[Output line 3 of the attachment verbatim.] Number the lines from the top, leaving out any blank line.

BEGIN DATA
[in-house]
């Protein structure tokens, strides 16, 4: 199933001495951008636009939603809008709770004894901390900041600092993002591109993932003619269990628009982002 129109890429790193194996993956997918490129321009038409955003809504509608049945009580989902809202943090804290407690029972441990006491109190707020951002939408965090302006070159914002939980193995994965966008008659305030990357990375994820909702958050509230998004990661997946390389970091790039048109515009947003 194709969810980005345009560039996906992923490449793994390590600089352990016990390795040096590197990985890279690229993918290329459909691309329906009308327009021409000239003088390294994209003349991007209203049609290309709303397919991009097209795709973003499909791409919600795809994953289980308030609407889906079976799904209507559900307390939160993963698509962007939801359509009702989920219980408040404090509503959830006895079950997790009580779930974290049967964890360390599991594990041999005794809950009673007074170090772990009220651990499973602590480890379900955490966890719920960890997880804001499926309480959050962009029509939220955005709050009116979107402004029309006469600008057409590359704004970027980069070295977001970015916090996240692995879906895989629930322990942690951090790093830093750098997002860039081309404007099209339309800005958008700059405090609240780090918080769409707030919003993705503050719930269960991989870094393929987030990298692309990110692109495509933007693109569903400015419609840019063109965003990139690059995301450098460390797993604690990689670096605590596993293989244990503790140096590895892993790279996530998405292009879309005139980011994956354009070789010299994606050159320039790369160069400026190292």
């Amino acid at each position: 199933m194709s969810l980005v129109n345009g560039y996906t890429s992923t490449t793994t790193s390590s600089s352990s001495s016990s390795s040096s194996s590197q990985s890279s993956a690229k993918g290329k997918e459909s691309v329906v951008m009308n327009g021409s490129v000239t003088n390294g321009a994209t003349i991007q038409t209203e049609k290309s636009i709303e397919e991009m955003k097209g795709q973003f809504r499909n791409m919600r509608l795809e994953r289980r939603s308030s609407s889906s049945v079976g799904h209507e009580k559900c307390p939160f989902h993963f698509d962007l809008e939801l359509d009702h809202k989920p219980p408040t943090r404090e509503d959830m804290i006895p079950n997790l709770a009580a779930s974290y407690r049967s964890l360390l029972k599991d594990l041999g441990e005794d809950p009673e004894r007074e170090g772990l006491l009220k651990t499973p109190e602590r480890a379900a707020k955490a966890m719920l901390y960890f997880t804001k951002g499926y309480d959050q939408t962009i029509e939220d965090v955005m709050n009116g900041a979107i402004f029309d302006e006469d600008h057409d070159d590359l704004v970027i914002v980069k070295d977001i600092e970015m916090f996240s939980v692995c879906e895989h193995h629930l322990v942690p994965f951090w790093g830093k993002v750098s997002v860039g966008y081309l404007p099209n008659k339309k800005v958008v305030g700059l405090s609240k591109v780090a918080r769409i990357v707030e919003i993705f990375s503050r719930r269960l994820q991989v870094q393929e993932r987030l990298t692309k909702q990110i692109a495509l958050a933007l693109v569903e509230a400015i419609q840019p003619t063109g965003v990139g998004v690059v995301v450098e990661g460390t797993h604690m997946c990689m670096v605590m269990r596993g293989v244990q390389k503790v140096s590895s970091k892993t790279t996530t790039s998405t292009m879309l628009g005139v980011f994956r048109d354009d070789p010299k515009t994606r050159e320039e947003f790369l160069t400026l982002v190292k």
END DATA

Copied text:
């Amino acid at each position: 199933m194709s969810l980005v129109n345009g560039y996906t890429s992923t490449t793994t790193s390590s600089s352990s001495s016990s390795s040096s194996s590197q990985s890279s993956a690229k993918g290329k997918e459909s691309v329906v951008m009308n327009g021409s490129v000239t003088n390294g321009a994209t003349i991007q038409t209203e049609k290309s636009i709303e397919e991009m955003k097209g795709q973003f809504r499909n791409m919600r509608l795809e994953r289980r939603s308030s609407s889906s049945v079976g799904h209507e009580k559900c307390p939160f989902h993963f698509d962007l809008e939801l359509d009702h809202k989920p219980p408040t943090r404090e509503d959830m804290i006895p079950n997790l709770a009580a779930s974290y407690r049967s964890l360390l029972k599991d594990l041999g441990e005794d809950p009673e004894r007074e170090g772990l006491l009220k651990t499973p109190e602590r480890a379900a707020k955490a966890m719920l901390y960890f997880t804001k951002g499926y309480d959050q939408t962009i029509e939220d965090v955005m709050n009116g900041a979107i402004f029309d302006e006469d600008h057409d070159d590359l704004v970027i914002v980069k070295d977001i600092e970015m916090f996240s939980v692995c879906e895989h193995h629930l322990v942690p994965f951090w790093g830093k993002v750098s997002v860039g966008y081309l404007p099209n008659k339309k800005v958008v305030g700059l405090s609240k591109v780090a918080r769409i990357v707030e919003i993705f990375s503050r719930r269960l994820q991989v870094q393929e993932r987030l990298t692309k909702q990110i692109a495509l958050a933007l693109v569903e509230a400015i419609q840019p003619t063109g965003v990139g998004v690059v995301v450098e990661g460390t797993h604690m997946c990689m670096v605590m269990r596993g293989v244990q390389k503790v140096s590895s970091k892993t790279t996530t790039s998405t292009m879309l628009g005139v980011f994956r048109d354009d070789p010299k515009t994606r050159e320039e947003f790369l160069t400026l982002v190292k």